If you’re in a relationship, there are times you’ll fight with your partner. The question is: Do you fight fair? It matters to the health of your relationship. Fighting fair is achievable when you adopt three main principles:
1. You are both entitled to have your needs met. This is a must. Even if your styles collide, you can work out a solution—and you should. Having your needs met eliminates considerable conflict. My own relationship provides a perfect example.
I have a real need for order in my living space. My husband does not. We solved this problem by designating certain rooms in the house as “mine.” They’re off limits for clutter; in fact, if he leaves something there, I can throw it away. In the rooms that are his, I can’t complain about the clutter. In the common rooms, we negotiate.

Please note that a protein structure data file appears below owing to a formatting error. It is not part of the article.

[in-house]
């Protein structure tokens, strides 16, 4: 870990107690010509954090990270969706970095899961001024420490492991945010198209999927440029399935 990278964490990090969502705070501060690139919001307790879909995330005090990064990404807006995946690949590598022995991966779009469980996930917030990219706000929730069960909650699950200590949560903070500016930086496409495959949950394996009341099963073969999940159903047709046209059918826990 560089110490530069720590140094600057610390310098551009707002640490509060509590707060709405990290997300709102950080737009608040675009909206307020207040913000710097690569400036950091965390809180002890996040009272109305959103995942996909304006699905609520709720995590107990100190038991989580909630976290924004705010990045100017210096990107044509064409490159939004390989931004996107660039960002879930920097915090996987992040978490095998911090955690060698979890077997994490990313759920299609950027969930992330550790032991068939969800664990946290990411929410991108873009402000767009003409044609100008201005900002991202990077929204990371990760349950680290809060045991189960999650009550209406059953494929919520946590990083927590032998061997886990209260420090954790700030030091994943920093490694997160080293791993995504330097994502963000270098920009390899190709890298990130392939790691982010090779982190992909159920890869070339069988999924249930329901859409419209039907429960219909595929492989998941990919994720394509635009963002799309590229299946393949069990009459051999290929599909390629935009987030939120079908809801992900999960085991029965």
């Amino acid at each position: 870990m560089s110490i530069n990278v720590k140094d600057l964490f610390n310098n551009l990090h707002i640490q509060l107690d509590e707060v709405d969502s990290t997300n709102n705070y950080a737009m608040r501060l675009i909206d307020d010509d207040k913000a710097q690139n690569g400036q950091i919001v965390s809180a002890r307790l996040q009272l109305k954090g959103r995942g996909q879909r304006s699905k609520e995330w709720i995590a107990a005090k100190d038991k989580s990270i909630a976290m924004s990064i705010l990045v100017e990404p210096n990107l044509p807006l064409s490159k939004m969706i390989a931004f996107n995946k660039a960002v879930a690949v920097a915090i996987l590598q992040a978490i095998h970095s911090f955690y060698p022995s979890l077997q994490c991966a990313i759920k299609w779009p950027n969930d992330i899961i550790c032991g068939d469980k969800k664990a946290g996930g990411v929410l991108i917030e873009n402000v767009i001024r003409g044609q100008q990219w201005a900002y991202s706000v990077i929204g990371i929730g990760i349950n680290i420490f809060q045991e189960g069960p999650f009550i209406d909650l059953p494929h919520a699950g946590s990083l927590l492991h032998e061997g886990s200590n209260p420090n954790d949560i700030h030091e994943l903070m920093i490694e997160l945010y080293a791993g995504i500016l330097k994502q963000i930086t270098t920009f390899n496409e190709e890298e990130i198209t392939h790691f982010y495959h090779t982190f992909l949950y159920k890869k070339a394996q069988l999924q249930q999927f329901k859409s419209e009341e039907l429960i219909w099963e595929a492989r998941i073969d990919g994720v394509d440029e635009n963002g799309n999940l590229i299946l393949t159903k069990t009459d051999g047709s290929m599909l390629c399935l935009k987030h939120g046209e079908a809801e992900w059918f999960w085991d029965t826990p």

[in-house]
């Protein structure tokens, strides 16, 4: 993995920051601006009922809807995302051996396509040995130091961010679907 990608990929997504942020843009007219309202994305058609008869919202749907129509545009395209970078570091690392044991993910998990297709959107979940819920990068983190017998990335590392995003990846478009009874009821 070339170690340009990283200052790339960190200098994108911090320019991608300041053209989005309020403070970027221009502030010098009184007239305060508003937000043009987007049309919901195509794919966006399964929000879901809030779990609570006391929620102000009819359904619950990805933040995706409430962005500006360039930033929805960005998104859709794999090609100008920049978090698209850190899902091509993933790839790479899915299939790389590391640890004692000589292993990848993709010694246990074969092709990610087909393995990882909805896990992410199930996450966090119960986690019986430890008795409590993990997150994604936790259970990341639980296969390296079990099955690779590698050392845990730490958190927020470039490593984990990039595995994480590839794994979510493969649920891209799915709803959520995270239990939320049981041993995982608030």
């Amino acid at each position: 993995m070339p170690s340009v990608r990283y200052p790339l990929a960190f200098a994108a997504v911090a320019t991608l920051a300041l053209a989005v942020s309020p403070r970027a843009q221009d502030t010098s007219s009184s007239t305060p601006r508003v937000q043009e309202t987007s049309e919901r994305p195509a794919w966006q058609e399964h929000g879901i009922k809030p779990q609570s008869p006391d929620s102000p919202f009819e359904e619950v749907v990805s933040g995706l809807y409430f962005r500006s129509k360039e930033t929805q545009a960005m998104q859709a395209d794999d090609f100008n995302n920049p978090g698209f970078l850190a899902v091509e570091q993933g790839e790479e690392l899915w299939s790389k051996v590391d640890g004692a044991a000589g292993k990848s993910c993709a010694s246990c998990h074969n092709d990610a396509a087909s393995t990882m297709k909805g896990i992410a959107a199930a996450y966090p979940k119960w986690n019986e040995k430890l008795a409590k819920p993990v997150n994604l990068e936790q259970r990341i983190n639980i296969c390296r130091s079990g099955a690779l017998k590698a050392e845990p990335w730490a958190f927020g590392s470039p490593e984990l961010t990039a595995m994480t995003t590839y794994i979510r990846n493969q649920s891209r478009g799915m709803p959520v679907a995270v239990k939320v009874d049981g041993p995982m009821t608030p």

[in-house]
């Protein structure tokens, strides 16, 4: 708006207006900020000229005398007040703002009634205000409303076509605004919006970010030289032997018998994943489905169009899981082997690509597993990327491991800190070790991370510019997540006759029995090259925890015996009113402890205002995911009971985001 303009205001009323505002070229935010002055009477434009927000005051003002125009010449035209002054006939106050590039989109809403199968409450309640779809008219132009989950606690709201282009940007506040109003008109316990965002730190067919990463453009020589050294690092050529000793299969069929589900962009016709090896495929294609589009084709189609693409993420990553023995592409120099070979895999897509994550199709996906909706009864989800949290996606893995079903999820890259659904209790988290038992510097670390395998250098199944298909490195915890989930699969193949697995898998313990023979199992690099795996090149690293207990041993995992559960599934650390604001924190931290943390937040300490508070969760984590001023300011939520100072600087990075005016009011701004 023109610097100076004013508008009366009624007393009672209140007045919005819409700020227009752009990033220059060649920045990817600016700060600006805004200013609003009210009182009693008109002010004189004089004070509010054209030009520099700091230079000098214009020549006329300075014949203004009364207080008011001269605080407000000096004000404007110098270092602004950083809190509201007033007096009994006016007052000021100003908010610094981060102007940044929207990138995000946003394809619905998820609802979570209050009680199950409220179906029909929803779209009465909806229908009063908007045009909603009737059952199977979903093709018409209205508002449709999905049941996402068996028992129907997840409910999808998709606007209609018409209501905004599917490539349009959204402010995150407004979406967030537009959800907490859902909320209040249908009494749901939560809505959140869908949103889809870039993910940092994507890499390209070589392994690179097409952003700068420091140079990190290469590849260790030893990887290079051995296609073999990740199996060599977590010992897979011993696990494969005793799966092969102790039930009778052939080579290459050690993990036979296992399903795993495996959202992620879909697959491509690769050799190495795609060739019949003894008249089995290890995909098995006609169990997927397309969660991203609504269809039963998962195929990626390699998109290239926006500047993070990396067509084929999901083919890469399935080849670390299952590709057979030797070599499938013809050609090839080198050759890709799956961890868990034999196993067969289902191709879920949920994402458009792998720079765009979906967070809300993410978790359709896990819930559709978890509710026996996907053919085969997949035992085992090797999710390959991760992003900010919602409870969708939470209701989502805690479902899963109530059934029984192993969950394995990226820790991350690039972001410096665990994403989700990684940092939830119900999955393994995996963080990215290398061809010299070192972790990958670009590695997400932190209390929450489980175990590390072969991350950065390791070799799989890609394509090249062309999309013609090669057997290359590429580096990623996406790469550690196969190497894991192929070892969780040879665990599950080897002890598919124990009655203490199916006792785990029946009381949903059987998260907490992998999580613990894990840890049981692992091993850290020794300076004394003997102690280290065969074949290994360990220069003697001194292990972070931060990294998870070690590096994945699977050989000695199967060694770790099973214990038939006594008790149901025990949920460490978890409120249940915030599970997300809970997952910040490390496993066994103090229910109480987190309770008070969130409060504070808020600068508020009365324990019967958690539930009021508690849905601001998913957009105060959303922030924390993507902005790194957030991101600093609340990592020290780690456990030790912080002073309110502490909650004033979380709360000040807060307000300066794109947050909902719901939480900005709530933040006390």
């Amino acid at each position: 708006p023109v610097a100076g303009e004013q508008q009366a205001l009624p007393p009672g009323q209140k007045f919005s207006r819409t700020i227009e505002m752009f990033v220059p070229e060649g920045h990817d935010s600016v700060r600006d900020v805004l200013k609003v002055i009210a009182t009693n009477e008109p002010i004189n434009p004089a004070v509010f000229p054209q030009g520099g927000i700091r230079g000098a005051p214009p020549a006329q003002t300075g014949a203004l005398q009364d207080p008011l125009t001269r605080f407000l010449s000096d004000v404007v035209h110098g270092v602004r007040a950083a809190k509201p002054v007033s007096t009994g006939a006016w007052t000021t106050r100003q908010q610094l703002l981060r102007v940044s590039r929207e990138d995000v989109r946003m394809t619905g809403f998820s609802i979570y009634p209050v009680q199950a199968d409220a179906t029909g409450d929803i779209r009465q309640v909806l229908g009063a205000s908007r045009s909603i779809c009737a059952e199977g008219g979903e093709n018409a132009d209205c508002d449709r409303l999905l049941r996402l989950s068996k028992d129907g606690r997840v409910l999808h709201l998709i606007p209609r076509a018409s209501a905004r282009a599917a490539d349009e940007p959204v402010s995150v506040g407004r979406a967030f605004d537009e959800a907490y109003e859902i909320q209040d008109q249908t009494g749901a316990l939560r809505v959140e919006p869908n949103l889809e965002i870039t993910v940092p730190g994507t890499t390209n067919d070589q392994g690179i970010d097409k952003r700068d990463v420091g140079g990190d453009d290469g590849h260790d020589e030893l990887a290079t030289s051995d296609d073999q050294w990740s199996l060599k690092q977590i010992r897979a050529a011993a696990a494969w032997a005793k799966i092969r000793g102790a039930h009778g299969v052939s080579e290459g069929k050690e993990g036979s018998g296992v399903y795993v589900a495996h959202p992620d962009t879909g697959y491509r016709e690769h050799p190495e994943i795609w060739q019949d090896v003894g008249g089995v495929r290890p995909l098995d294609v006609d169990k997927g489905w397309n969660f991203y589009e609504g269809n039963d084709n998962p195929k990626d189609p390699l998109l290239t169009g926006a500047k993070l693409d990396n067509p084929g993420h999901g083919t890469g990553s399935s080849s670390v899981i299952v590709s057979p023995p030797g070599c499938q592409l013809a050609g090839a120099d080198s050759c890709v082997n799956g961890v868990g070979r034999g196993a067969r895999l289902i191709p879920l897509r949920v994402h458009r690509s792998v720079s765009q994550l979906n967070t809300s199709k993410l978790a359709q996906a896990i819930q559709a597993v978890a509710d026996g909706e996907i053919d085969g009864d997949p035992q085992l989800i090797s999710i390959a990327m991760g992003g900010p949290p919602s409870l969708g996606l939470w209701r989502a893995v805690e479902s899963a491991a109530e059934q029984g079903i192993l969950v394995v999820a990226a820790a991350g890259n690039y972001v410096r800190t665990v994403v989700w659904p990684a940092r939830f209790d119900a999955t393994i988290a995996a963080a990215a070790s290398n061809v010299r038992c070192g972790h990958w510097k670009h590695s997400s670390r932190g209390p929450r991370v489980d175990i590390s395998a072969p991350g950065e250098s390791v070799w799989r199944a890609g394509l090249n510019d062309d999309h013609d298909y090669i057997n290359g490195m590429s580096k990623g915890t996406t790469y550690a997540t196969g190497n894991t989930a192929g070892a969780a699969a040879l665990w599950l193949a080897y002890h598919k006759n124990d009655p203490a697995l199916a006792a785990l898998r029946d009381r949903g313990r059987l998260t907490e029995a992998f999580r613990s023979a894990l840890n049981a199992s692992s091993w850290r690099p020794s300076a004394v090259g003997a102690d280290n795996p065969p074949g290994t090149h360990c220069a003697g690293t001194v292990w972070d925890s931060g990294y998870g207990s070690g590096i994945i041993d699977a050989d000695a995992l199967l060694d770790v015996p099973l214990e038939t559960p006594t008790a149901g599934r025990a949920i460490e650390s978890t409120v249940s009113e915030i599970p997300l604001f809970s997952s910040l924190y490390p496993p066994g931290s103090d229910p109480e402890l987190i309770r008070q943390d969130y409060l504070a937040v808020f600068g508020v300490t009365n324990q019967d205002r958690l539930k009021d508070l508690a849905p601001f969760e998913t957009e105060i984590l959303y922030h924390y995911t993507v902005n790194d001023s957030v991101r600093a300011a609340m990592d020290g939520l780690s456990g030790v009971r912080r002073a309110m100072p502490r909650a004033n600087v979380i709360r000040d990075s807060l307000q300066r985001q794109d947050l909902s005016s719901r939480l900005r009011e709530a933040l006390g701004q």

2. You should both contribute to the requirements of life (e.g., food, shelter), preferably in line with your respective strengths and interests. This does not need to be measured in terms of money. It could mean that you work while your partner stays home and cares for the children. It is essential to work this out before having kids—in a way that both you and your partner consider fair.
3. Over time, you’re both entitled to pursue your dreams and follow your interests and passions. Let’s say you want to be a standup comedian. Your partnership should not squelch the dream. However, it might affect the timing. Meeting your basic life necessities comes first. It would be unfair to quit your job to hang out at comedy clubs. The solution is to find a way to pursue comedy while still contributing.
Of course, fighting fair does not mean you can avoid all conflict. You’re bound to disagree on issues as mundane as how to train the dog. But if you approach disagreements by looking for creative solutions, you’ll go a long way.
I’m pleased to announce that I’m working on an app that will help couples understand each partner’s needs so they can minimize conflict and craft solutions. Stay tuned for updates.